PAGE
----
From today’s Statesman, the “body count” detailing our shitbird governor’s massive veto of higher ed funding, first announced on Friday (ahhhh, late Friday, the noblest hour for all politicians). This is where I work, we’re drowning already, and the governor just fucked us over some more. The larger impact of the veto is still being digested, but I can say with surety that Perry has officially moved up into the spot of Public Enemy No. 1, edging out the craptastic Texas legislature, when it comes to advancing education in the state.
*the Bush-ian circular logic catchall “State needs a long-term plan for higher education before it makes such investments” excuse. Where’s the plan? Oh, there isn’t one? How conveeeeeenient
*the slash for a museum of fine arts at Angelo State. One, it’s hard to quantify everything contributes to enrollment and graduation; two, anything that helps stop the West Texas brain drain can’t hurt; and three, 300K isn’t going to break the bank, you cheapskate.
*the slap to the County Extension Service. Taking money away that would help 4-H programs, the families struggling to keep small farms and ranches afloat, and landowners trying to provide stewardship of Texas wildlands. Slick move there, dude. Wonder how that one would have gone over with the public if you hadn’t hidden it inside the small print of this bigger ed veto?
Here’s the rest:
Community colleges, $154 million for group health insurance. Governor’s reason for veto: A budget provision bars use of general revenue for employee benefits if the employees’ salaries are paid from sources other than general revenue.
New community college campuses, $3.3 million (including $390,000 at Austin Community College’s South Austin campus) for new enrollment. Reason: A separate appropriation associated with enrollment growth is adequate.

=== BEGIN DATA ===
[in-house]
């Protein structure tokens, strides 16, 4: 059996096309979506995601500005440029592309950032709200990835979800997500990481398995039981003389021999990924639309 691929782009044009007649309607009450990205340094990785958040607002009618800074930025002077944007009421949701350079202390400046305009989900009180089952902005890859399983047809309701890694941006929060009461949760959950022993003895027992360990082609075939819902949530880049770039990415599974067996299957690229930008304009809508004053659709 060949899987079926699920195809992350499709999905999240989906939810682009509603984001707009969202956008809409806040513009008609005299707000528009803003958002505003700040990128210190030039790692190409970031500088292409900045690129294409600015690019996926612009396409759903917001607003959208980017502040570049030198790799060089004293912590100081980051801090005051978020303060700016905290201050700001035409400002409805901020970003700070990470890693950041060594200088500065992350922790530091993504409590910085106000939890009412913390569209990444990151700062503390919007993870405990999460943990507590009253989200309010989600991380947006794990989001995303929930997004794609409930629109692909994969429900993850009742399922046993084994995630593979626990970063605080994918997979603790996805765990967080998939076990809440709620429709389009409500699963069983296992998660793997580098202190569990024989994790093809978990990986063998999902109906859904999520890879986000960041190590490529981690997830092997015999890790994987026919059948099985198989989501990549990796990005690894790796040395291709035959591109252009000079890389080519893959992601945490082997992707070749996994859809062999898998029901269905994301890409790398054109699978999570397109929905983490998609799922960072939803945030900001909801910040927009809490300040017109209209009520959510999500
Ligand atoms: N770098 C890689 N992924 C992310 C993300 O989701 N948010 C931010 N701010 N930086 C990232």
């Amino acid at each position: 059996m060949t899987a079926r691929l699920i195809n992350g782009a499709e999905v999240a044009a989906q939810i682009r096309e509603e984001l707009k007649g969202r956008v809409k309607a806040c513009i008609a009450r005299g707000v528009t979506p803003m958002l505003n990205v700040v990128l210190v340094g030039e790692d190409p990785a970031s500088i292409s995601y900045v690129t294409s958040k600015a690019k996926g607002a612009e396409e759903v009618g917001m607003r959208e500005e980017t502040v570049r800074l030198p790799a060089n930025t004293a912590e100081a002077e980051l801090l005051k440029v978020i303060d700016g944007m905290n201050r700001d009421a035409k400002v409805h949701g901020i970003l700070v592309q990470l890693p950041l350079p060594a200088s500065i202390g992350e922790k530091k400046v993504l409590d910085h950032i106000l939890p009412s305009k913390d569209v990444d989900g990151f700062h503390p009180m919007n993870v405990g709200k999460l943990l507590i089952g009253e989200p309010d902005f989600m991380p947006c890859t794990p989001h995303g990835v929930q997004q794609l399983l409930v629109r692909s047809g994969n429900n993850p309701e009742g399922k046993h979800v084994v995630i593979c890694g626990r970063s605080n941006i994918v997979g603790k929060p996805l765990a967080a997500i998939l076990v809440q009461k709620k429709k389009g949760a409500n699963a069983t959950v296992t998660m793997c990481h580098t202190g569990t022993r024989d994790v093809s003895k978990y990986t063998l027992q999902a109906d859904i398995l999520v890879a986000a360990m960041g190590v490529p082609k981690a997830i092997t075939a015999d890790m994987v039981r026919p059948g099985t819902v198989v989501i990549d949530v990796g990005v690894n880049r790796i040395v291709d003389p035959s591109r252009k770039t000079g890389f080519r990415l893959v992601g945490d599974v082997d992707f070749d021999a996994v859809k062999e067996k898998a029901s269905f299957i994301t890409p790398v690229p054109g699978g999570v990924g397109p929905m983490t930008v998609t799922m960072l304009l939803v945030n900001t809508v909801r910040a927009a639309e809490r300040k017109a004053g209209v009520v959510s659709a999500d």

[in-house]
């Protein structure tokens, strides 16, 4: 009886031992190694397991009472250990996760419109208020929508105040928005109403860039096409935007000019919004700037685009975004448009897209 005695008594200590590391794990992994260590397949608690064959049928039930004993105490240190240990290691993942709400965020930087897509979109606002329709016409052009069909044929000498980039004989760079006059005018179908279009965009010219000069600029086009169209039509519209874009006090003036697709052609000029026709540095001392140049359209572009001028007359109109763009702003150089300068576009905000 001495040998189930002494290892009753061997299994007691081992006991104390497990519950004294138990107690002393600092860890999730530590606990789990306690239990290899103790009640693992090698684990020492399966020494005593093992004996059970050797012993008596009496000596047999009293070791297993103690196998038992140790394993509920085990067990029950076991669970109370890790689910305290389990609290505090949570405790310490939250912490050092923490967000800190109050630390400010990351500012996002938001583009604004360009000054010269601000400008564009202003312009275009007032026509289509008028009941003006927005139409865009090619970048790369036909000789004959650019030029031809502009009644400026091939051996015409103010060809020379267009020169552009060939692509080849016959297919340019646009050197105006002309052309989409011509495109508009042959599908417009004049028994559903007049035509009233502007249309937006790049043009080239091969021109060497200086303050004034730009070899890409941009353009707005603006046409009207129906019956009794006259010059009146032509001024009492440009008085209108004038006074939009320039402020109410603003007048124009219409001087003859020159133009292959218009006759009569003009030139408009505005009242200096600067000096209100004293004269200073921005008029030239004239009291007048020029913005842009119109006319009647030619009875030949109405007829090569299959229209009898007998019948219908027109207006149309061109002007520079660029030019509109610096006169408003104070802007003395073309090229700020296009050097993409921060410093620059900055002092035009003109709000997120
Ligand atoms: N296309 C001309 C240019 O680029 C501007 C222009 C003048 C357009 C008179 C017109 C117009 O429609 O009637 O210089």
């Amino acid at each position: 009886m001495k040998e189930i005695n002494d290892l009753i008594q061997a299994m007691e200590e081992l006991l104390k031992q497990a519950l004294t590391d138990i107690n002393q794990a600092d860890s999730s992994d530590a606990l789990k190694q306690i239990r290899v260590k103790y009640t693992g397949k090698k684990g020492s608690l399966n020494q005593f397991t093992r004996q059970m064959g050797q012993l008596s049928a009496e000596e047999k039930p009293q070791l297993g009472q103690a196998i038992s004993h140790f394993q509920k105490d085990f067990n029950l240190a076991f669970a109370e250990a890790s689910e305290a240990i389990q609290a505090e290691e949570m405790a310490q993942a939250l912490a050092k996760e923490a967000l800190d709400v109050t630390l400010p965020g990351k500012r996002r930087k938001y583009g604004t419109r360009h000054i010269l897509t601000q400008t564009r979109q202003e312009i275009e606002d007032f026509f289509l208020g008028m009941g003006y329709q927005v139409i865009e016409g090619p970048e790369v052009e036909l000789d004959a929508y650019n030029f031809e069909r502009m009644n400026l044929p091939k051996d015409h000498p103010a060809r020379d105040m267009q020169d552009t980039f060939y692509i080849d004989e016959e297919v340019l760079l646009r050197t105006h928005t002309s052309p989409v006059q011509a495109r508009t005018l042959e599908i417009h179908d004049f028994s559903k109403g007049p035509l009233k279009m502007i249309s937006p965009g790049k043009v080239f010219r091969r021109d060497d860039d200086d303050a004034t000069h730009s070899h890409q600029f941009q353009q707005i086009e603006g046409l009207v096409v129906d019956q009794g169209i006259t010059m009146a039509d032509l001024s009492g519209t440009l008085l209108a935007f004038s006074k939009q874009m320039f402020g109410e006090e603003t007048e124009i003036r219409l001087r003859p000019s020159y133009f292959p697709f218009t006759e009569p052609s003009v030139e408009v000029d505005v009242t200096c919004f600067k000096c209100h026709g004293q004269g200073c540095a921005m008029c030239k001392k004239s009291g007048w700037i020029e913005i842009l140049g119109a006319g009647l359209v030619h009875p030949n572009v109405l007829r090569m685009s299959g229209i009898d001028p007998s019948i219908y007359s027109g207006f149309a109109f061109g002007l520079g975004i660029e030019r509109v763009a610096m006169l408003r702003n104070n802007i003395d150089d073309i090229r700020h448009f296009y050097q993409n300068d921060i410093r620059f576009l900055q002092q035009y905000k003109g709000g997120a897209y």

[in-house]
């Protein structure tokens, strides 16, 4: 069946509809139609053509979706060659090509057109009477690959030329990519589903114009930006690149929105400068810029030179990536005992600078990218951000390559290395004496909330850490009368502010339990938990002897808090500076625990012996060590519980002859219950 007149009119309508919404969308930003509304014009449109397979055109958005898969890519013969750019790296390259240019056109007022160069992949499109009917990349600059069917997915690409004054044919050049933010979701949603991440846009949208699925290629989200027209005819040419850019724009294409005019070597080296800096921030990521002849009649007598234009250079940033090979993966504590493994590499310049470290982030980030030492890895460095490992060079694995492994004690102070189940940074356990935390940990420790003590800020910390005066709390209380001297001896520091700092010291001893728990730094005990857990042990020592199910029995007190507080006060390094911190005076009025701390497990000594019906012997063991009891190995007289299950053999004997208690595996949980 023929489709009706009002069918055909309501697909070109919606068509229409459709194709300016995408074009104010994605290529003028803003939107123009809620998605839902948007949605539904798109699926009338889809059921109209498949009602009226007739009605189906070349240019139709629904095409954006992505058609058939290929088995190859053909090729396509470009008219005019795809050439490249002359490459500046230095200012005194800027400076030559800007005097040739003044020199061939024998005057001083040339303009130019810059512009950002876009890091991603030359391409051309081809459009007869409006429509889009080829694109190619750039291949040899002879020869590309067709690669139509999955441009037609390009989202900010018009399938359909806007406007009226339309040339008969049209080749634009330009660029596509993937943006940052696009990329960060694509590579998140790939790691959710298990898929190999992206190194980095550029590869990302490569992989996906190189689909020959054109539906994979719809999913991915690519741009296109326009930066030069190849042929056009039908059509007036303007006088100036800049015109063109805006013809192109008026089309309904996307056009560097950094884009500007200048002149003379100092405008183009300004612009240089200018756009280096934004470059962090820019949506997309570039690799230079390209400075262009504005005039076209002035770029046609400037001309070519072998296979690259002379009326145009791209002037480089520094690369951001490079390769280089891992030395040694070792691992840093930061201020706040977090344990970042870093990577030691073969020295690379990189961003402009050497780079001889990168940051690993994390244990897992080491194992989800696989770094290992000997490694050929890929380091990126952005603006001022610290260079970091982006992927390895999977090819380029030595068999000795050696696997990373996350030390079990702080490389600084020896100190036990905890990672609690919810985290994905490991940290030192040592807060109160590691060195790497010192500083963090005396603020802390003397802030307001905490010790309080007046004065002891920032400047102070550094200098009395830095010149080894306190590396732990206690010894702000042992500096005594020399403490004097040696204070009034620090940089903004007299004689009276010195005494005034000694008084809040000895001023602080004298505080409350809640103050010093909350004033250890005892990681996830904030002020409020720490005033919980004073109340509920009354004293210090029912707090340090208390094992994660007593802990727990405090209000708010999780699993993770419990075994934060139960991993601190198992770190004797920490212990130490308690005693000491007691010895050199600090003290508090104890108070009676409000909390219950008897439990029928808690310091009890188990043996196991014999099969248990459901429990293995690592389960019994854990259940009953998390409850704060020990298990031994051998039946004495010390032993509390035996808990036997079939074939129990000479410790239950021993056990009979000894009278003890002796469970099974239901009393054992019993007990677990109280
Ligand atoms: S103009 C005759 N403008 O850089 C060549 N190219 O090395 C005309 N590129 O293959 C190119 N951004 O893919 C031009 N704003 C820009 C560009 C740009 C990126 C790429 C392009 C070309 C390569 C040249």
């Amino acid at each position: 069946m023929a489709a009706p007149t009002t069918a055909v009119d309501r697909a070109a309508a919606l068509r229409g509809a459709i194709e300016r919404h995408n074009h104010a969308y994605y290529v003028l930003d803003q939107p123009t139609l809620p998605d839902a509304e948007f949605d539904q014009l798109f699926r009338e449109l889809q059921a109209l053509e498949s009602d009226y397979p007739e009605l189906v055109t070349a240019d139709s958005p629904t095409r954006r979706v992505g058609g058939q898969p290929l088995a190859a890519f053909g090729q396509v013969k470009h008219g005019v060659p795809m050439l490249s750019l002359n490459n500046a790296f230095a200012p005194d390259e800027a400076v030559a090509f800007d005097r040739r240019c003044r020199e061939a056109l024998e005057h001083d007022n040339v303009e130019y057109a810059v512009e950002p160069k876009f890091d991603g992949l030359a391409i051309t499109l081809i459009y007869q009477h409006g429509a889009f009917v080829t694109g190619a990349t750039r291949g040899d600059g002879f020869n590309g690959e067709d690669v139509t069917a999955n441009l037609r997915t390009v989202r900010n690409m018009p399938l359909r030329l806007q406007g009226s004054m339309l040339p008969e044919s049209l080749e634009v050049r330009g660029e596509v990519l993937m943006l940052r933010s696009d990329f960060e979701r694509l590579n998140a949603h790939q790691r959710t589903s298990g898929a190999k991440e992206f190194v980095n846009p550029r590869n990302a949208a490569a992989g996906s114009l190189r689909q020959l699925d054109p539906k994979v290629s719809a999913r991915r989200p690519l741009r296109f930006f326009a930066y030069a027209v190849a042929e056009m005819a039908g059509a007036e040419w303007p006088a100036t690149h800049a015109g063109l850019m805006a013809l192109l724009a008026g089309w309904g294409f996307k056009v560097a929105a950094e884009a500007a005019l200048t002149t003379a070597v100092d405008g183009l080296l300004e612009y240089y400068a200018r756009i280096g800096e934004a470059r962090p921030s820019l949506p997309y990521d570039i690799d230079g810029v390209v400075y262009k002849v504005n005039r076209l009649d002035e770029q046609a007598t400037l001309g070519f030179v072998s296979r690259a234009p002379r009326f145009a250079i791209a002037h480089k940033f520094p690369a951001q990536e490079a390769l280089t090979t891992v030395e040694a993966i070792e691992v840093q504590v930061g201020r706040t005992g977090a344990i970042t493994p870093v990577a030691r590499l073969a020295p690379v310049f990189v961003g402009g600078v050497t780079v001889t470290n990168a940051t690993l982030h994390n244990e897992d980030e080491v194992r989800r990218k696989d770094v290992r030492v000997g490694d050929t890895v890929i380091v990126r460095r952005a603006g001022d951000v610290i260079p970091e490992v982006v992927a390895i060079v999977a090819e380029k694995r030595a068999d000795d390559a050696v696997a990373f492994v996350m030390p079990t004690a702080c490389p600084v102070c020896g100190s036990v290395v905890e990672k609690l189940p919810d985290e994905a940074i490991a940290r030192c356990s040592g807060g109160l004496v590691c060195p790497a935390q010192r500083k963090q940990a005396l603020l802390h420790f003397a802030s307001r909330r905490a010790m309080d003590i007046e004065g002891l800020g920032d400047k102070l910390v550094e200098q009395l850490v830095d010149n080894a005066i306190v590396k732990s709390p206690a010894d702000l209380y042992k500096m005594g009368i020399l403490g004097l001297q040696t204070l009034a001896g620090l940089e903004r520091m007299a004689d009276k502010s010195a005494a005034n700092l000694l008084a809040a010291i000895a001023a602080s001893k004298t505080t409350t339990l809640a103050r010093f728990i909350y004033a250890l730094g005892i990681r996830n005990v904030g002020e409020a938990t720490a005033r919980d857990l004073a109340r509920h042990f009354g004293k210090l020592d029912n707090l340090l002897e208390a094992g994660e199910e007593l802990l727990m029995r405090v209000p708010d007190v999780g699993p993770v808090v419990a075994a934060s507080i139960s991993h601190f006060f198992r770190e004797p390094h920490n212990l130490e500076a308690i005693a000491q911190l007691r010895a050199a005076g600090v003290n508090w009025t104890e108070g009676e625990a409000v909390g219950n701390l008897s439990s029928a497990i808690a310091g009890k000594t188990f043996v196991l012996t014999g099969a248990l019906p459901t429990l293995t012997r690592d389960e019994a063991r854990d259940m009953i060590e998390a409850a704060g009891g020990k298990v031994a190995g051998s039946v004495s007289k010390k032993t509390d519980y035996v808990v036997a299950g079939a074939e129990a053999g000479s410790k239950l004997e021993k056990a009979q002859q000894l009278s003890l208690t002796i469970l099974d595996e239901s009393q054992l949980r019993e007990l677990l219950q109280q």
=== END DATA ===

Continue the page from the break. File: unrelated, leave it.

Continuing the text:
Texas Higher Education Coordinating Board, $500,000 for a pilot system to track and improve student readiness for college. Reason: Board can do this with existing resources.
Angelo State University, $300,000 for a museum of fine arts. Reason: Contributes little to ‘Closing the Gaps,’ the state’s set of goals for improving enrollment and graduation rates.
Texas Cooperative Extension, $3 million to increase the number of county extension agents. Reason: Not a state priority.
Texas Agricultural Experiment Station, $2 million for obesity research. Reason: UT Southwestern Medical Center at Dallas is getting $18 million for obesity and diabetes research.
University of Texas at San Antonio, $3 million for a life science institute. Reason: State needs a long-term plan for higher education before it creates more tier-one research institutions.
West Texas A&M University, $5 million for engineering program. Reason: School did not request it.
Texas A&M International University, $5 million for a student success initiative. Reason: Campus already receives a disproportionate share of special items and excellence funding.
UT Health Science Center at Houston, $5 million for expanding the public health program. Reason: Funds are being provided for increasing the number of nursing graduates, a more pressing need.
UT Health Science Center at San Antonio, $3 million for a life science institute, a collaboration with UT-San Antonio. Reason: State needs a long-term plan for higher education before it makes such investments.
UT Medical Branch at Galveston, $2 million for diabetes research. Reason: UT Southwestern Medical Center at Dallas is getting $18 million for diabetes and obesity research.
Texas State University System, $1.7 million for operations. Reason: System did not request it.
Texas Tech University System, $3.2 million for operations. Reason: Other funding is adequate.
University of Houston System, $474,000 for operations. Reason: Other funding is adequate.
University of North Texas System, $1.6 million for operations. Reason: Other funding is adequate.
Source: Governor’s proclamation on House Bill 1
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